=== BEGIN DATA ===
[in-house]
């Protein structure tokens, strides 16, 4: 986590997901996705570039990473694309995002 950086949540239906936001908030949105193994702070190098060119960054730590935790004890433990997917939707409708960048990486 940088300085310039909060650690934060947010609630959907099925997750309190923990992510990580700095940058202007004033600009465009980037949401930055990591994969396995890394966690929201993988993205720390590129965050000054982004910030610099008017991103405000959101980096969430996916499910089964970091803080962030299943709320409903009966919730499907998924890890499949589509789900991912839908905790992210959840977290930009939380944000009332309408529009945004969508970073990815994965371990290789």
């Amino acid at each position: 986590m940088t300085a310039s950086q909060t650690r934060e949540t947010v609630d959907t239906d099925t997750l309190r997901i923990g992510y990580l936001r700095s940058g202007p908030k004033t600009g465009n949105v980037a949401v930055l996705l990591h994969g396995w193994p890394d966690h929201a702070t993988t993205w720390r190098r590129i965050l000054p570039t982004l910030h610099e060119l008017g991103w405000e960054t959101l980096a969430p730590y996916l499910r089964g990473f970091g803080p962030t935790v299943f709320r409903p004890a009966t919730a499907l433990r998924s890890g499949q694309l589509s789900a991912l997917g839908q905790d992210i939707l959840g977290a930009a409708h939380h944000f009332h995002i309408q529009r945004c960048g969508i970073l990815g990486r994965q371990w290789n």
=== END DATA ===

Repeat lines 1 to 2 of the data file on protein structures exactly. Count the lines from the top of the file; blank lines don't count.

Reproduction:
[in-house]
């Protein structure tokens, strides 16, 4: 986590997901996705570039990473694309995002 950086949540239906936001908030949105193994702070190098060119960054730590935790004890433990997917939707409708960048990486 940088300085310039909060650690934060947010609630959907099925997750309190923990992510990580700095940058202007004033600009465009980037949401930055990591994969396995890394966690929201993988993205720390590129965050000054982004910030610099008017991103405000959101980096969430996916499910089964970091803080962030299943709320409903009966919730499907998924890890499949589509789900991912839908905790992210959840977290930009939380944000009332309408529009945004969508970073990815994965371990290789």